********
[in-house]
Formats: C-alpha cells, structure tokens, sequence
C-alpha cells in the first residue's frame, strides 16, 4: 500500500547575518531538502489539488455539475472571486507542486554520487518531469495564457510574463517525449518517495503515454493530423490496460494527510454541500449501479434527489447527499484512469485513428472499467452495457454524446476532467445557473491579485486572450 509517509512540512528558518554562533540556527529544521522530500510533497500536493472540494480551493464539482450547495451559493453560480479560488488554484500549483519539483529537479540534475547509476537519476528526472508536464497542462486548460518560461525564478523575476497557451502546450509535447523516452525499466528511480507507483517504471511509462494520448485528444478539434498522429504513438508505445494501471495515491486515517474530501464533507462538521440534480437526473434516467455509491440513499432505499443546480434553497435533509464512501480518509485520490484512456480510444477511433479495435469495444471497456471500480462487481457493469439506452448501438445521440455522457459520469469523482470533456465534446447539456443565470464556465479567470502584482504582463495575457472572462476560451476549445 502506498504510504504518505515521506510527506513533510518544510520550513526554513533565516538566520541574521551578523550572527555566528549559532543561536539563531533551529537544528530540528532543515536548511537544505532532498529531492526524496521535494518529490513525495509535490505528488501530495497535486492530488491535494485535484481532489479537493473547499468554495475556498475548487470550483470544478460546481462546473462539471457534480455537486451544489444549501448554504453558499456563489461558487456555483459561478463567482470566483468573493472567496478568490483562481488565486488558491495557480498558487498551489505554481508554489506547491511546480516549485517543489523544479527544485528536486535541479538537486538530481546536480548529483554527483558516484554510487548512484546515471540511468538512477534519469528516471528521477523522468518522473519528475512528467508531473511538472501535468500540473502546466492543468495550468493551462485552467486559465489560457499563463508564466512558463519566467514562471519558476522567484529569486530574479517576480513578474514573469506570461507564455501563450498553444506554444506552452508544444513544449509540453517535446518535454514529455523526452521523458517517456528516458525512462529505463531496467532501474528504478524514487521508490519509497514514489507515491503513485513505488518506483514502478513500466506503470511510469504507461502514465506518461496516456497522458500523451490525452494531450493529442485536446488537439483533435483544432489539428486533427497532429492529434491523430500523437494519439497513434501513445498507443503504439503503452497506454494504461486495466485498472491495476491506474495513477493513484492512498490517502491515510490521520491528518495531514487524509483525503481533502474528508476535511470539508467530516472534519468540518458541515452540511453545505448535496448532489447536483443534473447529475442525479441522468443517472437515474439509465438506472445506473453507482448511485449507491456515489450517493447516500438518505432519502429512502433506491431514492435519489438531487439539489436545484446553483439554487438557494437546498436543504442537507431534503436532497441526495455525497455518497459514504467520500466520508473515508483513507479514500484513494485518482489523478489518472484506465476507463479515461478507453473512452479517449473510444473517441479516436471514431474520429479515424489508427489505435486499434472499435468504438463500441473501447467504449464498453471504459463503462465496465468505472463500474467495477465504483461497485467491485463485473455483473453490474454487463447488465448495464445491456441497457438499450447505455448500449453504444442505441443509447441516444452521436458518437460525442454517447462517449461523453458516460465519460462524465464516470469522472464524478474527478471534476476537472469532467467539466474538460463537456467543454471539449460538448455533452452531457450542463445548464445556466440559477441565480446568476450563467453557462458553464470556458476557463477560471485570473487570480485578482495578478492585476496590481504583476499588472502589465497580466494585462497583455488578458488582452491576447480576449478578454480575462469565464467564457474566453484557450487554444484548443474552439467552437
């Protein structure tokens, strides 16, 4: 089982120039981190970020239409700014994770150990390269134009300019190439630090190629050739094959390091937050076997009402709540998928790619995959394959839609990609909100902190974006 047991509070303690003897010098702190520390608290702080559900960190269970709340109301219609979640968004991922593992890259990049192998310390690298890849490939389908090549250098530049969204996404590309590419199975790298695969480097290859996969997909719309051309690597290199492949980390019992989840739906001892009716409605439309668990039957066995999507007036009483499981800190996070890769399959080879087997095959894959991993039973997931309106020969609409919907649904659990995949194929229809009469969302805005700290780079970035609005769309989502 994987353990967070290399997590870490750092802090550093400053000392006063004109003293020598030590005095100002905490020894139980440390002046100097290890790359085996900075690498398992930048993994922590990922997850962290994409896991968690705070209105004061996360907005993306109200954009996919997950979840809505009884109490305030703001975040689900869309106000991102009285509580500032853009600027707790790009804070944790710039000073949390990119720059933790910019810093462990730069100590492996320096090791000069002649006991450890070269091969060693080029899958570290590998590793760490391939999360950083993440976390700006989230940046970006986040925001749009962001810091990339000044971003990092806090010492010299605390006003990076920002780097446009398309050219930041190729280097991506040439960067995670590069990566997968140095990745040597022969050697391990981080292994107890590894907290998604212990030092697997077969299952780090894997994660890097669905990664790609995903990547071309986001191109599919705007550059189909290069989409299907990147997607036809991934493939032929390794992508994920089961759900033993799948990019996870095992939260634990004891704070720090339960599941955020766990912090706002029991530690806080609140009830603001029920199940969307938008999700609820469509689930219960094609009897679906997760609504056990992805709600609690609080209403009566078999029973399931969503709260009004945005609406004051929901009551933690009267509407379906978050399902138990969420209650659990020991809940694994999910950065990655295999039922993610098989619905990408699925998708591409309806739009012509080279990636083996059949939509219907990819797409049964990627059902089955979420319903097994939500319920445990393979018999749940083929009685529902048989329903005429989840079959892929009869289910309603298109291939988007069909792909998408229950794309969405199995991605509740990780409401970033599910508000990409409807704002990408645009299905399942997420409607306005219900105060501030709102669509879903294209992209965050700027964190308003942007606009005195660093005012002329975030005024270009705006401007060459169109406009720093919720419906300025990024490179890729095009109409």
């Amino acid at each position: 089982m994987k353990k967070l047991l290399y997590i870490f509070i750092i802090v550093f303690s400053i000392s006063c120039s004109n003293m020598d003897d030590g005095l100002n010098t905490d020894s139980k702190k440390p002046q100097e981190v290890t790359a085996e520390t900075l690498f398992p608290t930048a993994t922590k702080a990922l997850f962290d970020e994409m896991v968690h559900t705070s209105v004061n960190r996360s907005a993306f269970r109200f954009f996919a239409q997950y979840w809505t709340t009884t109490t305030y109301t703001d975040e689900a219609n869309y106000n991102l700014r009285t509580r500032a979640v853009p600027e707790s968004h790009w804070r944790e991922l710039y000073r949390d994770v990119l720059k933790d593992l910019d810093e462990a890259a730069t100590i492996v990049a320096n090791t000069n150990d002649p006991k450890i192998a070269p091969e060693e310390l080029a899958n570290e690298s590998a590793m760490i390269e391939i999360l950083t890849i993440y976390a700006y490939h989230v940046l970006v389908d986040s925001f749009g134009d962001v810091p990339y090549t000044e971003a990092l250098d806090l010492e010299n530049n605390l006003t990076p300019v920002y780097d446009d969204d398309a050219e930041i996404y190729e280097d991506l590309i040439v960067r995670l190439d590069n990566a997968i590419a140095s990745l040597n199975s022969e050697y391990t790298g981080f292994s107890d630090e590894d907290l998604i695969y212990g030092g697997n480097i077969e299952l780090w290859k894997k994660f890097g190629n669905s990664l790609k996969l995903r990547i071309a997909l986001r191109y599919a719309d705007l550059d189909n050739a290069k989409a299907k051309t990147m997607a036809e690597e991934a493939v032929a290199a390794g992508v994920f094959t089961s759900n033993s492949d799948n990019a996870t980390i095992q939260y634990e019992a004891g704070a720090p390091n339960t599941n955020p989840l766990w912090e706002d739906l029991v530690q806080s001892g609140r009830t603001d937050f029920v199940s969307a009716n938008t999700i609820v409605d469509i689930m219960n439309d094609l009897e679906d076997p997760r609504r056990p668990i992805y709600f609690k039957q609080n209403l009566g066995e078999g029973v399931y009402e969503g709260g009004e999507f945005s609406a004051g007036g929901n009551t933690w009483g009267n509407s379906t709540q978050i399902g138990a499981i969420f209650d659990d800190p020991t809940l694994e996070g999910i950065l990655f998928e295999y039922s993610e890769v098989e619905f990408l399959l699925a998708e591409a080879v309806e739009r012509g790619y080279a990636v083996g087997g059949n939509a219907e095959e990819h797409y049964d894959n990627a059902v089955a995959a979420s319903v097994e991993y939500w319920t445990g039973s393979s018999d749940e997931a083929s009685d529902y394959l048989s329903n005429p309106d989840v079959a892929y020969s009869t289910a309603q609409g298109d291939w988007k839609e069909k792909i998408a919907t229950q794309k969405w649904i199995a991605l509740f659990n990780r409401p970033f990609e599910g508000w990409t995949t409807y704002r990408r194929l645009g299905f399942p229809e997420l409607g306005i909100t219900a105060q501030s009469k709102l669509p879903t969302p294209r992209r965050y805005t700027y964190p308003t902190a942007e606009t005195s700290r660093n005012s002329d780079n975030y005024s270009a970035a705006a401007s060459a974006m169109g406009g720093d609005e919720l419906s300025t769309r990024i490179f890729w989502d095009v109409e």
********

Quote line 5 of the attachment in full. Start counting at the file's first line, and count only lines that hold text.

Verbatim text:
């Amino acid at each position: 089982m994987k353990k967070l047991l290399y997590i870490f509070i750092i802090v550093f303690s400053i000392s006063c120039s004109n003293m020598d003897d030590g005095l100002n010098t905490d020894s139980k702190k440390p002046q100097e981190v290890t790359a085996e520390t900075l690498f398992p608290t930048a993994t922590k702080a990922l997850f962290d970020e994409m896991v968690h559900t705070s209105v004061n960190r996360s907005a993306f269970r109200f954009f996919a239409q997950y979840w809505t709340t009884t109490t305030y109301t703001d975040e689900a219609n869309y106000n991102l700014r009285t509580r500032a979640v853009p600027e707790s968004h790009w804070r944790e991922l710039y000073r949390d994770v990119l720059k933790d593992l910019d810093e462990a890259a730069t100590i492996v990049a320096n090791t000069n150990d002649p006991k450890i192998a070269p091969e060693e310390l080029a899958n570290e690298s590998a590793m760490i390269e391939i999360l950083t890849i993440y976390a700006y490939h989230v940046l970006v389908d986040s925001f749009g134009d962001v810091p990339y090549t000044e971003a990092l250098d806090l010492e010299n530049n605390l006003t990076p300019v920002y780097d446009d969204d398309a050219e930041i996404y190729e280097d991506l590309i040439v960067r995670l190439d590069n990566a997968i590419a140095s990745l040597n199975s022969e050697y391990t790298g981080f292994s107890d630090e590894d907290l998604i695969y212990g030092g697997n480097i077969e299952l780090w290859k894997k994660f890097g190629n669905s990664l790609k996969l995903r990547i071309a997909l986001r191109y599919a719309d705007l550059d189909n050739a290069k989409a299907k051309t990147m997607a036809e690597e991934a493939v032929a290199a390794g992508v994920f094959t089961s759900n033993s492949d799948n990019a996870t980390i095992q939260y634990e019992a004891g704070a720090p390091n339960t599941n955020p989840l766990w912090e706002d739906l029991v530690q806080s001892g609140r009830t603001d937050f029920v199940s969307a009716n938008t999700i609820v409605d469509i689930m219960n439309d094609l009897e679906d076997p997760r609504r056990p668990i992805y709600f609690k039957q609080n209403l009566g066995e078999g029973v399931y009402e969503g709260g009004e999507f945005s609406a004051g007036g929901n009551t933690w009483g009267n509407s379906t709540q978050i399902g138990a499981i969420f209650d659990d800190p020991t809940l694994e996070g999910i950065l990655f998928e295999y039922s993610e890769v098989e619905f990408l399959l699925a998708e591409a080879v309806e739009r012509g790619y080279a990636v083996g087997g059949n939509a219907e095959e990819h797409y049964d894959n990627a059902v089955a995959a979420s319903v097994e991993y939500w319920t445990g039973s393979s018999d749940e997931a083929s009685d529902y394959l048989s329903n005429p309106d989840v079959a892929y020969s009869t289910a309603q609409g298109d291939w988007k839609e069909k792909i998408a919907t229950q794309k969405w649904i199995a991605l509740f659990n990780r409401p970033f990609e599910g508000w990409t995949t409807y704002r990408r194929l645009g299905f399942p229809e997420l409607g306005i909100t219900a105060q501030s009469k709102l669509p879903t969302p294209r992209r965050y805005t700027y964190p308003t902190a942007e606009t005195s700290r660093n005012s002329d780079n975030y005024s270009a970035a705006a401007s060459a974006m169109g406009g720093d609005e919720l419906s300025t769309r990024i490179f890729w989502d095009v109409e």